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Rochester Philharmonic Orchestra

The greatest hits of 1878


Based on most local media coverage of Ward Stare, the Rochester Philharmonic Orchestra's new music director, you would know that he's young, he's handsome, and he looks good in a tuxedo — all excellent attributes in a conductor, of course, but ...

The media have approached Stare's musical credentials more gingerly; nonetheless they are definitely there, and based on the RPO season opener, the orchestra's confidence in him is understandable.

Stare and the orchestra, and guest violinist Midori, presented a standard overture-concerto-symphony program. All three from the 19th-century and, in the case of Brahms's Violin Concerto and Tchaikovsky's Fourth Symphony, even from (more or less) the same year: 1878. But if the program was standard, the performances were fresh and distinctive. Brahms and Tchaikovsky didn't have much to say about each other that I know of, and I can't imagine they cared for each other's music, but putting these composers together on a program — and these pieces in particular — made for an intriguing contrast.

Midori was an unusually modest, almost retiring soloist in the Brahms concerto. Her tone was pleasingly refined and delicate and her manner shy, rather unusual for a romantic-era concerto which is often played in a "beefy" manner. In the first movement of this concerto, the orchestra proposes, and the soloist disperses: again and again the orchestra works up a good head of steam, and then the soloist wanders off in ruminative passages that wind over and around the background.

Midori's unusually modest demeanor, standing close to the orchestral violins and often seeming to commune with her instrument, brought this element of the music into sharper relief than usual, and I found it fascinating. Midori has the musical intelligence to realize that often in this concerto, she is not leading the orchestra but accompanying it. (The 19th-century violinist Pablo de Sarasate refused to play the Brahms concerto because he thought the oboe had the only good melody in it.) The concerto is certainly virtuosic, but its template is closer to a kind of mega-chamber music. Midori often seemed hardly like a star soloist at all, and in this work that's a compliment.

Stare and the orchestra played with generally broad tempos and attention to expressive details, giving the music a burnished, romantic sound (the long passage for winds at the beginning of the slow movement was exquisitely done — including that famous oboe solo, sensitively played by Erik Behr). This performance of the Brahms concerto was anything but the flashy event one might expect for a season-opening concert, but it suited the thoughtful work to a T.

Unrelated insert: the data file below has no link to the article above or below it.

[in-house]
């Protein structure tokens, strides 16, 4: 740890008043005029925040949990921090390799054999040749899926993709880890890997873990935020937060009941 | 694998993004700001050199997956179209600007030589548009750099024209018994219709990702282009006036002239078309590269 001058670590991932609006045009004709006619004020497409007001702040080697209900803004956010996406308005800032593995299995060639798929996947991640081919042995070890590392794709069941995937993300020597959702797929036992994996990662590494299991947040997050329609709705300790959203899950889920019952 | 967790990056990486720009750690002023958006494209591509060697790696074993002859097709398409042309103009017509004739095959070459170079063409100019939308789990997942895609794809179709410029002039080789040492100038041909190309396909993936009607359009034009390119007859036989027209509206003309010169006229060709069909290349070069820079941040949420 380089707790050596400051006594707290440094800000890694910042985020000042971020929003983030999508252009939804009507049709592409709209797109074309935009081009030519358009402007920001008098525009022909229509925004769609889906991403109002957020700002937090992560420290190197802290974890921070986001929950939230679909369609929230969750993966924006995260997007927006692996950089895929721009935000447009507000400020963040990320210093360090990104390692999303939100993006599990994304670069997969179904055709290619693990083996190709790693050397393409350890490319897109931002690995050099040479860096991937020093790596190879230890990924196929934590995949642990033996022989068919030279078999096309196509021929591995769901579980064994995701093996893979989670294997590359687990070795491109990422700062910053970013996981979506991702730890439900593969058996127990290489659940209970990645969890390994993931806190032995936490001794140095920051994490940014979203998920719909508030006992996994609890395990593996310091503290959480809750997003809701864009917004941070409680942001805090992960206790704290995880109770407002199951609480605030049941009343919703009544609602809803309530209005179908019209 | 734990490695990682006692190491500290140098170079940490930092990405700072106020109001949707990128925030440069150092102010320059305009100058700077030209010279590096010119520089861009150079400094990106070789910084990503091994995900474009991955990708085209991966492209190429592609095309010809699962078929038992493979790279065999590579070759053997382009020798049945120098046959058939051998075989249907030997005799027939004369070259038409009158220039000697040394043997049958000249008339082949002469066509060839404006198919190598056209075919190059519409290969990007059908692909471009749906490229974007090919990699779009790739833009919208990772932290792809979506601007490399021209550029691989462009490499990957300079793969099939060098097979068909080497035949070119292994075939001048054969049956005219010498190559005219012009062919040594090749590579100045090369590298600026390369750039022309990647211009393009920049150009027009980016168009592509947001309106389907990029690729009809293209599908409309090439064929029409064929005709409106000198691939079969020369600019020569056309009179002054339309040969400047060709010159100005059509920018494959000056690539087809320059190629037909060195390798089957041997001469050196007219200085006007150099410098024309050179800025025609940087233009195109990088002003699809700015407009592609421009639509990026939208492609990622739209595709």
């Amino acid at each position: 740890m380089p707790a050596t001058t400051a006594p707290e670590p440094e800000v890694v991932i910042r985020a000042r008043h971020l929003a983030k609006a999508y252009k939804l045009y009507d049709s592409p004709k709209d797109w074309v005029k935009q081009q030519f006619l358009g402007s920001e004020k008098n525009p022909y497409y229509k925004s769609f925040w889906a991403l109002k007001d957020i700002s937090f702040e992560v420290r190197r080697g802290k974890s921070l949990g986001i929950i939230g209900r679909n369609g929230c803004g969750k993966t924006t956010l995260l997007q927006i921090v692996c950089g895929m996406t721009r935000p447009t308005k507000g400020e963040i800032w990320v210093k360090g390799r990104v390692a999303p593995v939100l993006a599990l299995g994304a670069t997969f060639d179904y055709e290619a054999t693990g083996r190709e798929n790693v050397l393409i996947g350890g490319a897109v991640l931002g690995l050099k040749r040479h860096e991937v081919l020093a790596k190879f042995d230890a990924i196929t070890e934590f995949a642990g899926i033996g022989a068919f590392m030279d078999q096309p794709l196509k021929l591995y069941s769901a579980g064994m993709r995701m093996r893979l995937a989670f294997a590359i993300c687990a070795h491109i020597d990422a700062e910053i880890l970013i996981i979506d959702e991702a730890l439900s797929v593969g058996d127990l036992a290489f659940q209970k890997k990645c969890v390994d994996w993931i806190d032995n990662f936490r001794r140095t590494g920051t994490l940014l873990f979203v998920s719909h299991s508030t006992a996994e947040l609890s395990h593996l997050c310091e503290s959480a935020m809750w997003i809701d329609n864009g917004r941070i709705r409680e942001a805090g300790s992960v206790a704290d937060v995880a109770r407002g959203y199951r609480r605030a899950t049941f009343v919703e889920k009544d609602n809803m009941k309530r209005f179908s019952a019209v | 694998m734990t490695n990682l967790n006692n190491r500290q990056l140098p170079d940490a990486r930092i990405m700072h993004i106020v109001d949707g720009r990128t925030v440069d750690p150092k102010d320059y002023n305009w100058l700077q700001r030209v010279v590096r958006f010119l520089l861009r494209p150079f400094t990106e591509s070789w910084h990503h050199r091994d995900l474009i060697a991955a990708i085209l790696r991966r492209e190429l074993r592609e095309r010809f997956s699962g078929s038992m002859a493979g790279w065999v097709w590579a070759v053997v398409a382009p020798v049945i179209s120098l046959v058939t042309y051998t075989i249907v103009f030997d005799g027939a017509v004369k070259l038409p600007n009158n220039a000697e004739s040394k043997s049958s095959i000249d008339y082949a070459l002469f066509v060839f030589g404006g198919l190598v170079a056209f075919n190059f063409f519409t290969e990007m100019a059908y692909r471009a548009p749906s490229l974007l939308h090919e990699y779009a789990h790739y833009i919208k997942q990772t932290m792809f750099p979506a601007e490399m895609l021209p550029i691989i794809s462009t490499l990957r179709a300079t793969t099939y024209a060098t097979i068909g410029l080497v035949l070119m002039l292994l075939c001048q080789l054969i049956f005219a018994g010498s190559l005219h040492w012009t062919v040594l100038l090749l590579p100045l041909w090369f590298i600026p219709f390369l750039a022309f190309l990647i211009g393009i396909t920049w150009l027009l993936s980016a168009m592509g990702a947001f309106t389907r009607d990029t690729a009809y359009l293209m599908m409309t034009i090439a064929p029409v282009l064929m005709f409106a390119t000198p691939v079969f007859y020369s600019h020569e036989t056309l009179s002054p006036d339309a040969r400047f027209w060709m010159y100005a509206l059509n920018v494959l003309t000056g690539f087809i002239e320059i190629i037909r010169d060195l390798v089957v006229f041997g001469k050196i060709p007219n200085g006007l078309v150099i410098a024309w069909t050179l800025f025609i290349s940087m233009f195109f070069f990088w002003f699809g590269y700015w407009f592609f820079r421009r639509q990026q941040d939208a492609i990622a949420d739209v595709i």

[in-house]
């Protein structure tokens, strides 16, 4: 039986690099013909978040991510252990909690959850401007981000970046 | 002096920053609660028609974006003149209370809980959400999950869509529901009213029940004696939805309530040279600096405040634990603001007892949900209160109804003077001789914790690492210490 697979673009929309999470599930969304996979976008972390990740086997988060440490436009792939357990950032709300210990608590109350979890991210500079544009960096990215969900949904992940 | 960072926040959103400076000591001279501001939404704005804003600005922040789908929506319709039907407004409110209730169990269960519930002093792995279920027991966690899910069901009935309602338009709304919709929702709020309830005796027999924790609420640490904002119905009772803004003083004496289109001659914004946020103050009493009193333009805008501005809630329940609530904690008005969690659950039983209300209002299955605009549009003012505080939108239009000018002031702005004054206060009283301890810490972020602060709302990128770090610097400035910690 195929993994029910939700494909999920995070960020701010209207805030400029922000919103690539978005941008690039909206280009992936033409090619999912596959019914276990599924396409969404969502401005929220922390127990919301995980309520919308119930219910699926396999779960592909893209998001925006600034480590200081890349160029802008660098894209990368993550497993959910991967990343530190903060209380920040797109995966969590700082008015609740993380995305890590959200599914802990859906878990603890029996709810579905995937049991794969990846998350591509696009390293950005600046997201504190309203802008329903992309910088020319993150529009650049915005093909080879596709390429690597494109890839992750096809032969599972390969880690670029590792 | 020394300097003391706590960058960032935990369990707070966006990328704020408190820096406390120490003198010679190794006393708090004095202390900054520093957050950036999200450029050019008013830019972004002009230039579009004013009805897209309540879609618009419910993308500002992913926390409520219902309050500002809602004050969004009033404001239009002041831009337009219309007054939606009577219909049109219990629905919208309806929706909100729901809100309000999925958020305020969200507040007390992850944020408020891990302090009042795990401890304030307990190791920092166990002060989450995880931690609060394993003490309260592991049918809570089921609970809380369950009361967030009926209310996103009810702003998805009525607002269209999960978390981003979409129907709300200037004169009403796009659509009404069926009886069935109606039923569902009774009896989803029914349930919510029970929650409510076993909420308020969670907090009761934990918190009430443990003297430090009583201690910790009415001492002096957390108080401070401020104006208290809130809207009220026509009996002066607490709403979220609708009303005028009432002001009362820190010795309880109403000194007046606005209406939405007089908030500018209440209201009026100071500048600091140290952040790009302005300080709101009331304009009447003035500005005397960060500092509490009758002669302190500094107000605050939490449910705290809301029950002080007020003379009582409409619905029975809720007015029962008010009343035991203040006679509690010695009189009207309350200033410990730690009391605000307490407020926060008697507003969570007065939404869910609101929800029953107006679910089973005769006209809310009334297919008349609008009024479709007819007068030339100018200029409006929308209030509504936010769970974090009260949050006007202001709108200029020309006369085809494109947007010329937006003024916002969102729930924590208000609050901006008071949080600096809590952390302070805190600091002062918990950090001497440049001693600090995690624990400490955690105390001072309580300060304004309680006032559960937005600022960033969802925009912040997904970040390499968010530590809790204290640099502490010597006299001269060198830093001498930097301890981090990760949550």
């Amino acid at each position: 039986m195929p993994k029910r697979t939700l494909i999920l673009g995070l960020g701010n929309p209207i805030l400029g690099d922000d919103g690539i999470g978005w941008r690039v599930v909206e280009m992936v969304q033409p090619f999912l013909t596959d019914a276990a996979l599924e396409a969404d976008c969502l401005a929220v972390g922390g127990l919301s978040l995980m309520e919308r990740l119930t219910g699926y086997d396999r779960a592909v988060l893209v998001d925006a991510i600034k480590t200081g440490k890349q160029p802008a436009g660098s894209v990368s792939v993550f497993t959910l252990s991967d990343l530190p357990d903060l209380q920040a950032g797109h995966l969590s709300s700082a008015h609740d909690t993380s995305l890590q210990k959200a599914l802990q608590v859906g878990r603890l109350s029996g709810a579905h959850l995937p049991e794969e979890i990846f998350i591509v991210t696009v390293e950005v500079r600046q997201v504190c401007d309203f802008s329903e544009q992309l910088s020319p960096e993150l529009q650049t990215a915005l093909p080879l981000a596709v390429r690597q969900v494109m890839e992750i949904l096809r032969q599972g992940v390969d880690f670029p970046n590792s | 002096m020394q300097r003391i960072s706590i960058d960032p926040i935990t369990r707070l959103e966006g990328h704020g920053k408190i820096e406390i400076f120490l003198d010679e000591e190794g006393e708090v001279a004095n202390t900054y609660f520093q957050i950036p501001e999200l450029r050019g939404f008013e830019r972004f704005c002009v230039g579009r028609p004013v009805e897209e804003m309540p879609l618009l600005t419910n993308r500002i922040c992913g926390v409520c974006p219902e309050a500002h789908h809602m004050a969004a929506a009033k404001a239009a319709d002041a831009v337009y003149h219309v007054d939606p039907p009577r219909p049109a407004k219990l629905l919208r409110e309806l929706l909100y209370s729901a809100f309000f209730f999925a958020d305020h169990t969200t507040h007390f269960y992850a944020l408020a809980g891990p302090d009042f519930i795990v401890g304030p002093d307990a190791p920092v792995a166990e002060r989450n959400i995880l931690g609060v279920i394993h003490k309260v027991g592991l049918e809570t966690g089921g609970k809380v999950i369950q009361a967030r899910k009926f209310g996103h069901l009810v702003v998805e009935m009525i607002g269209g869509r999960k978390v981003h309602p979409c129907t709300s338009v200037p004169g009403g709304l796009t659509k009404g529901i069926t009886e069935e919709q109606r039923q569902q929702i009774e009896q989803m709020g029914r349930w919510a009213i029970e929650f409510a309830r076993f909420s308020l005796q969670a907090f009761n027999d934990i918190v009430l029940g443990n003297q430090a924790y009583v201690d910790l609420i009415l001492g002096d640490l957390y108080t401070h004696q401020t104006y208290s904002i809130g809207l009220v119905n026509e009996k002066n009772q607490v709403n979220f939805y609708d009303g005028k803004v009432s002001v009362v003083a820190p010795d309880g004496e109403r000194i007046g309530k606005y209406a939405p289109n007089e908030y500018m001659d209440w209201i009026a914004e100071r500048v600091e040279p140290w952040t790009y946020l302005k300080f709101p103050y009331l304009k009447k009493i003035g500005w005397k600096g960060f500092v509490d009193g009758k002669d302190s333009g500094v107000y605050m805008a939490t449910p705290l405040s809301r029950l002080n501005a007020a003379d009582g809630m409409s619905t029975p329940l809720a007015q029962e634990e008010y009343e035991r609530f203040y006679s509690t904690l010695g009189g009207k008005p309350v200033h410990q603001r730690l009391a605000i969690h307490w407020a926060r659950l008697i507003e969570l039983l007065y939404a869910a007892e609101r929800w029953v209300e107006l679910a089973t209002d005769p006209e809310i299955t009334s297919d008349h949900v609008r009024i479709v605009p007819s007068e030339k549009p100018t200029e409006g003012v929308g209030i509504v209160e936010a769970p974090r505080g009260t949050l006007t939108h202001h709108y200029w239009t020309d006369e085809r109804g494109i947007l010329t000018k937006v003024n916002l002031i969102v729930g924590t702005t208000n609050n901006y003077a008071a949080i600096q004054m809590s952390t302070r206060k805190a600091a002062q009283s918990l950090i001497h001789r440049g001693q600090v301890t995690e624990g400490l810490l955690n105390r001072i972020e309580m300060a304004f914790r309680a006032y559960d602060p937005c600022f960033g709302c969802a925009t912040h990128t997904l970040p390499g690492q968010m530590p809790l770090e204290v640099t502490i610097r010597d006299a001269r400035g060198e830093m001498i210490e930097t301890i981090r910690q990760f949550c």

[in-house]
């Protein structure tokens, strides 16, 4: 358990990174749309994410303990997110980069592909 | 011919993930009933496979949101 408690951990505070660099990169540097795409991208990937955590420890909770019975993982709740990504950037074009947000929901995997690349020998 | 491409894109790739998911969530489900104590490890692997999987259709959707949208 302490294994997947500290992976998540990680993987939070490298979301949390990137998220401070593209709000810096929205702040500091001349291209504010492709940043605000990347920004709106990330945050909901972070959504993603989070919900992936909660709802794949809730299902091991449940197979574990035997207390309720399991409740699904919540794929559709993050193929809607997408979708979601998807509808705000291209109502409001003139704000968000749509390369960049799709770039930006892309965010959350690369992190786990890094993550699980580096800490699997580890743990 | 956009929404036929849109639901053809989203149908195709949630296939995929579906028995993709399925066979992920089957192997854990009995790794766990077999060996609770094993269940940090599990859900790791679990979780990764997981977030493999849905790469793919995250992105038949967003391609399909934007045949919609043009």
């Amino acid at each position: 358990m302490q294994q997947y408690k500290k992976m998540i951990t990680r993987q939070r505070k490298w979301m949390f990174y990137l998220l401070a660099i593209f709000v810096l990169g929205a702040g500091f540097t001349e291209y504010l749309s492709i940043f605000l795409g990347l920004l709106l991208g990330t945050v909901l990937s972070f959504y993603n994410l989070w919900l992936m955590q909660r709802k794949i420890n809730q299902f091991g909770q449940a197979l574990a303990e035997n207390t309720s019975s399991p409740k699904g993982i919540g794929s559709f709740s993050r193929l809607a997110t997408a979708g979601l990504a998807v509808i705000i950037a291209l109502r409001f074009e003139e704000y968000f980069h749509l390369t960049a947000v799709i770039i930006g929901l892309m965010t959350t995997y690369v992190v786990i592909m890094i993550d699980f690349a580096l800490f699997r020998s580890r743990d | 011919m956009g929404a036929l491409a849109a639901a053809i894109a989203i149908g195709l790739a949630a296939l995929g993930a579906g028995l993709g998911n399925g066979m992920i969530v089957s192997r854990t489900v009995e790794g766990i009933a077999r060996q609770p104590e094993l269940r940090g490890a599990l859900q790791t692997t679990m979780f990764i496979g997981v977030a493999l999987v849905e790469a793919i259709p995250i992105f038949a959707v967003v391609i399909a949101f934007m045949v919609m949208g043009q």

If Brahms ever heard Tchaikovsky's Fourth Symphony, he surely shuddered at its rampant emotionality and uninhibited orchestral sound. Of course, those very things made this work continuously popular with concert audiences (and with conductors). Given a good performance, it always comes off, and it came off handsomely on Thursday night — not just well played (in some cases fantastically played) by the orchestra, but well thought-out by the conductor. The symphony's huge first movement is unconventionally structured and can ramble — Stare kept the episodes in proportion and the movement built very convincingly to its huge climax. The ballet-like middle movements were all nostalgia and charm, and the finale irresistibly exciting: headlong and solid as a rock at the same time.

As for the orchestra, it seemed to be giving 100 percent in all departments. The solo wind work was beautiful; Behr had another luscious slow-movement solo, as did clarinetist Kenneth Grant and hornist Peter Kurau in the first movement. The brass section was powerful but not blaring (a danger in this piece, which is permeated by a baleful fanfare symbolizing fate), and the strings played all their unison melodies and rushing scales with thrilling unanimity.

The concert started with the overture to "Beatrice and Benedict," Berlioz's comic opera based on Shakespeare's "Much Ado about Nothing." The composer described his work as "a caprice written in needlepoint," and his music, like the play, alternates capriciousness and romance very effectively. In this robust performance, both won out — and in this opening concert, so did Stare and the RPO.